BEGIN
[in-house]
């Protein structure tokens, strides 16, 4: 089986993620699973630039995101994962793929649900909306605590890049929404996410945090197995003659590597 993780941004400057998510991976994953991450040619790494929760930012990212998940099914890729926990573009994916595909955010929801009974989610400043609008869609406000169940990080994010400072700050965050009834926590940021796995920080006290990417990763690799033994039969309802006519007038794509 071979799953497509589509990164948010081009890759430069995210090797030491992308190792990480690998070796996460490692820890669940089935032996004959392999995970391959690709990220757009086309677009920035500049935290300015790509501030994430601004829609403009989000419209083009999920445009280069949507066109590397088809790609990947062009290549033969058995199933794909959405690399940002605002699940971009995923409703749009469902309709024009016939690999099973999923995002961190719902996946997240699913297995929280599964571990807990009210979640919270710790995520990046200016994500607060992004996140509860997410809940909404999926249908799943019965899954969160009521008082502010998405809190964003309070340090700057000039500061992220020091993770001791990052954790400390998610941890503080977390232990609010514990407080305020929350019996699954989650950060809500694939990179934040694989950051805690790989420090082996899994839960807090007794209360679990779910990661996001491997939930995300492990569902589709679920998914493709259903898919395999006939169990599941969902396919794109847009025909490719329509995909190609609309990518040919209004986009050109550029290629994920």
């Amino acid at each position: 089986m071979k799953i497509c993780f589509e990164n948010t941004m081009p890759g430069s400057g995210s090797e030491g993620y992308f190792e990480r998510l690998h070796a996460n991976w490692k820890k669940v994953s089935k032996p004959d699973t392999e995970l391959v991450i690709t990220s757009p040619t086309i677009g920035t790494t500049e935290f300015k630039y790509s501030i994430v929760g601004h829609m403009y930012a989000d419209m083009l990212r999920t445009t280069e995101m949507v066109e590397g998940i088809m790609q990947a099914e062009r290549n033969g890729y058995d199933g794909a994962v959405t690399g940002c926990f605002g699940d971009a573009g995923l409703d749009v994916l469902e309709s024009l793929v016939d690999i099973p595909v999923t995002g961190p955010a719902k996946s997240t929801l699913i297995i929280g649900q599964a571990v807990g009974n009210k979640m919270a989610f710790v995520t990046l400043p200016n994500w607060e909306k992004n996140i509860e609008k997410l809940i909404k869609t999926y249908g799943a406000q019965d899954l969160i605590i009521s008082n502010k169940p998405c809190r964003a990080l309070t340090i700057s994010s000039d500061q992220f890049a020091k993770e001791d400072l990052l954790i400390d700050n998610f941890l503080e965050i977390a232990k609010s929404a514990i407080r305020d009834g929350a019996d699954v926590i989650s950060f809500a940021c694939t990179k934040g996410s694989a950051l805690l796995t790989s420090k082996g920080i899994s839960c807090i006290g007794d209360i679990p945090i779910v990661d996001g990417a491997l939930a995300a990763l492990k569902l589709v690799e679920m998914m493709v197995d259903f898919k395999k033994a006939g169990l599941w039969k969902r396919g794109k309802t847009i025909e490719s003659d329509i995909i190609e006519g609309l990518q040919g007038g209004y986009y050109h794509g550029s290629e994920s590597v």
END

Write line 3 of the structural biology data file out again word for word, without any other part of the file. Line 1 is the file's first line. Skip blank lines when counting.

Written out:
């Amino acid at each position: 089986m071979k799953i497509c993780f589509e990164n948010t941004m081009p890759g430069s400057g995210s090797e030491g993620y992308f190792e990480r998510l690998h070796a996460n991976w490692k820890k669940v994953s089935k032996p004959d699973t392999e995970l391959v991450i690709t990220s757009p040619t086309i677009g920035t790494t500049e935290f300015k630039y790509s501030i994430v929760g601004h829609m403009y930012a989000d419209m083009l990212r999920t445009t280069e995101m949507v066109e590397g998940i088809m790609q990947a099914e062009r290549n033969g890729y058995d199933g794909a994962v959405t690399g940002c926990f605002g699940d971009a573009g995923l409703d749009v994916l469902e309709s024009l793929v016939d690999i099973p595909v999923t995002g961190p955010a719902k996946s997240t929801l699913i297995i929280g649900q599964a571990v807990g009974n009210k979640m919270a989610f710790v995520t990046l400043p200016n994500w607060e909306k992004n996140i509860e609008k997410l809940i909404k869609t999926y249908g799943a406000q019965d899954l969160i605590i009521s008082n502010k169940p998405c809190r964003a990080l309070t340090i700057s994010s000039d500061q992220f890049a020091k993770e001791d400072l990052l954790i400390d700050n998610f941890l503080e965050i977390a232990k609010s929404a514990i407080r305020d009834g929350a019996d699954v926590i989650s950060f809500a940021c694939t990179k934040g996410s694989a950051l805690l796995t790989s420090k082996g920080i899994s839960c807090i006290g007794d209360i679990p945090i779910v990661d996001g990417a491997l939930a995300a990763l492990k569902l589709v690799e679920m998914m493709v197995d259903f898919k395999k033994a006939g169990l599941w039969k969902r396919g794109k309802t847009i025909e490719s003659d329509i995909i190609e006519g609309l990518q040919g007038g209004y986009y050109h794509g550029s290629e994920s590597v």